SAN JOSE — It isn’t easy for a prospect to make a name for himself when suffering injuries at the outset of one’s career, but the A’s knew what they were getting into when they drafted outfielder Grant Desme.
The power-hitting outfielder had recently broken his wrist when the A’s selected him out of Cal Poly as a second-round pick in 2007. Then wrist surgery and a shoulder injury in 2008 sidelined for most of last season. So the luster on any burgeoning prospect status had paled, with Desme totaling just 49 professional at bats entering into this year.
With an explosive power display in this his first full pro season though, Desme should be garnering some fast attention from baseball prospectors. Currently hitting in the heart of High-A Stockton’s order, the right-hander surged into double-figures in California League homeruns Saturday. After being stuck on nine homers for a week, Desme strode into San Jose and went deep in each of his first two at bats to help Stockton down the High-A Giants 4-1.
"Hopefully (I’ll stay in the) middle of the lineup,” Desme said. "I like hitting with guys in scoring position. That’s why you play as a hitter, to contribute … and help your team win.”
Having started the season at Low-A Kane County, Desme has totaled 22 homeruns in 371 at bats between both levels this season. He turned on both homeruns Saturday, leading off the second inning with a towering shot into the bullpen down the line in left field. In the fourth, he crushed a shot to the left-center power alley.
While the power display harkened memories of Dave Kingman, Ports manager Aaron Nieckula said Desme is equipped with more than just dead-red pull power. Nieckula’s take is Desme’s power ranges from left field to the right-center gap.
"He’s not a dead pull guy,” Nieckula said. "You can pitch him away if you want … but he’s going to punish you.”
On defense, Desme has been thrown into the center-field fire this year, and has shown he can indeed play both sides of the ball. While he profiles as a future corner outfielder, he possesses range, speed, and a good throwing arm. Yet, he hasn’t played center field since his sophomore college season at Cal Poly, and admittedly not very well.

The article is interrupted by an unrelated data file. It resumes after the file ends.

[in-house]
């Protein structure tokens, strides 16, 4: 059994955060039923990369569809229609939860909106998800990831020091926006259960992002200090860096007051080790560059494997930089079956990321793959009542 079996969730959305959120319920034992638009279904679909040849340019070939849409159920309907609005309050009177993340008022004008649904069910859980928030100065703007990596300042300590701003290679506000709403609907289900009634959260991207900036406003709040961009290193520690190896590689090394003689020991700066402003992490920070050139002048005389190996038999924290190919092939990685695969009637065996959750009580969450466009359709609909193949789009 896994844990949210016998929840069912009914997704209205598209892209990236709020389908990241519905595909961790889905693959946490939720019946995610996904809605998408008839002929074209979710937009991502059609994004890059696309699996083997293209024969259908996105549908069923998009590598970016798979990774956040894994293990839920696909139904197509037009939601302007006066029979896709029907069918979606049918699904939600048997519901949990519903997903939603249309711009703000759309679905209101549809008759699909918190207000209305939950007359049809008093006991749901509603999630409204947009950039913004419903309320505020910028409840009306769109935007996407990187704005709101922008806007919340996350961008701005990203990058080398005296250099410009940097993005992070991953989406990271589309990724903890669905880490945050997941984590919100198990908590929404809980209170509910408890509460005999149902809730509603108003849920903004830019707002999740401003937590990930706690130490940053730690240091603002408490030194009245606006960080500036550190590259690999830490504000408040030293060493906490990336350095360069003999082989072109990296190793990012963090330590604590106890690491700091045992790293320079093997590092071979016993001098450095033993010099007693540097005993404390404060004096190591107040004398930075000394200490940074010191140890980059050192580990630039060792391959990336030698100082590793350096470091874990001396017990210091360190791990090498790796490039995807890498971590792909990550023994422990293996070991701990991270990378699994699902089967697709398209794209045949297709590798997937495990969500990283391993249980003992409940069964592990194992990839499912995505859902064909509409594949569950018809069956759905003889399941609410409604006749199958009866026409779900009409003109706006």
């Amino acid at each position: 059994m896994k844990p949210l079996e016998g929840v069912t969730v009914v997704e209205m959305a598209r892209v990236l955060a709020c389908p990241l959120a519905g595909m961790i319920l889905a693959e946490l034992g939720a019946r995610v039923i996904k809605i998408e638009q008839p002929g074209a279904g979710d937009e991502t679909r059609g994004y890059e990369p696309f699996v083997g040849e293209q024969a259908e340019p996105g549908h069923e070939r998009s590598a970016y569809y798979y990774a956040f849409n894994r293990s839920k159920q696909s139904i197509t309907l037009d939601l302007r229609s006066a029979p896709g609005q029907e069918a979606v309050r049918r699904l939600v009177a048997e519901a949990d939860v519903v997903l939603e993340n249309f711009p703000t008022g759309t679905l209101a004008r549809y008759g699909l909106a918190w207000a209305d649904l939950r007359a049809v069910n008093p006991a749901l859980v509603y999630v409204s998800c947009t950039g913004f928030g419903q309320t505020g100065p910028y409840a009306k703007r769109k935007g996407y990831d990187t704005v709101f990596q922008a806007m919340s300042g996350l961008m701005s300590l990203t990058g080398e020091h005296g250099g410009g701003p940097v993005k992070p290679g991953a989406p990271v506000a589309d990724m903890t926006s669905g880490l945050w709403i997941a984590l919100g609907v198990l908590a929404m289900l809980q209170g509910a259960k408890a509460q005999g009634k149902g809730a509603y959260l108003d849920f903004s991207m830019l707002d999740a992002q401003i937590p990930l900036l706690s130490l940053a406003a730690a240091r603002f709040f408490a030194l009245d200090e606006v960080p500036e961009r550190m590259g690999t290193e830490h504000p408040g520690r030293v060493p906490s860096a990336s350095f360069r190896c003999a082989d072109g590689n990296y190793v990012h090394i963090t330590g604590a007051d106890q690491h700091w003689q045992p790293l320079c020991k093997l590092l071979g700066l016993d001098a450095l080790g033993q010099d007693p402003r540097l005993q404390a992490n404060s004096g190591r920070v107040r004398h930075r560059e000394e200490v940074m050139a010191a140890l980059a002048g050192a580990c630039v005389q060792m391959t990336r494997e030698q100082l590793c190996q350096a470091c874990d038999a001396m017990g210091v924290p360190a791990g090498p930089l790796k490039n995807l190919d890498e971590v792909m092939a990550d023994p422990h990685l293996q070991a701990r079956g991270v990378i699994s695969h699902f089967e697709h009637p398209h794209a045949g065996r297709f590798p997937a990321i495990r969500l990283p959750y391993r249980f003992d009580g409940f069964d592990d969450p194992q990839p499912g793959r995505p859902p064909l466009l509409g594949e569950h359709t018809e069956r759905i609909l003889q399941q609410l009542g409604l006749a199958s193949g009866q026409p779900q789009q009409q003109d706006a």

"I wasn’t a very good outfielder in college really,” Desme said. "The first year was really rough.”
The 2006 season was his first year in the outfield, having played shortstop through his freshman year at San Diego State. Since transferring, he has patrolled the outfield, and has shown considerable improvement, much in part to his downtime with the wrist injury. For most of his stay in the Arizona League last season he could not swing a bat, limiting him to outfield practice.
"The only thing I could do is just shag B.P. every day, so I think that helped me a lot,” Desme said.
Desme demonstrated his improvement Friday night in the top of the fourth in a 6-5 win against Modesto. Modesto’s manager and third-base coach Jerry Weinstein served his final year as the pitching coach at Cal Poly in 2006. Weinstein decided to challenge his former player’s throwing arm by waiving home Nuts base runner Matt Repec all the way from first on a single that got deflected off the glove of second baseman Michael Richard.
Desme tracked down the ball and threw a one-hopper to Ports all-star catcher Yusef Carter to cut down the run.
The 6-foot-2-inch Desme can run as well, as evidenced by his 31 stolen bases this season. He was a perfect 24 for 24 at Kane County, and has been thrown out just three times with Stockton.
"For a big guy, he runs,” Nieckula said. "He runs a tick above average and he’s a very good center fielder.”
Meanwhile, the Giants organization had their hands full yesterday with a pair of one-time A’s greats. While former A’s closer Huston Street was nailing down the save for the Rockies in Colorado’s 4-2 win over San Francisco, two-time all-star Justin Duchscherer was in San Jose making a High-A rehab start.
Duchscherer, who was making his first appearance since undergoing elbow surgery in March, retired all six San Jose batters he faced, throwing 17 pitches -- 14 for strikes -- over two innings of work. He was on a strict pitch count, with a 30-pitch limit.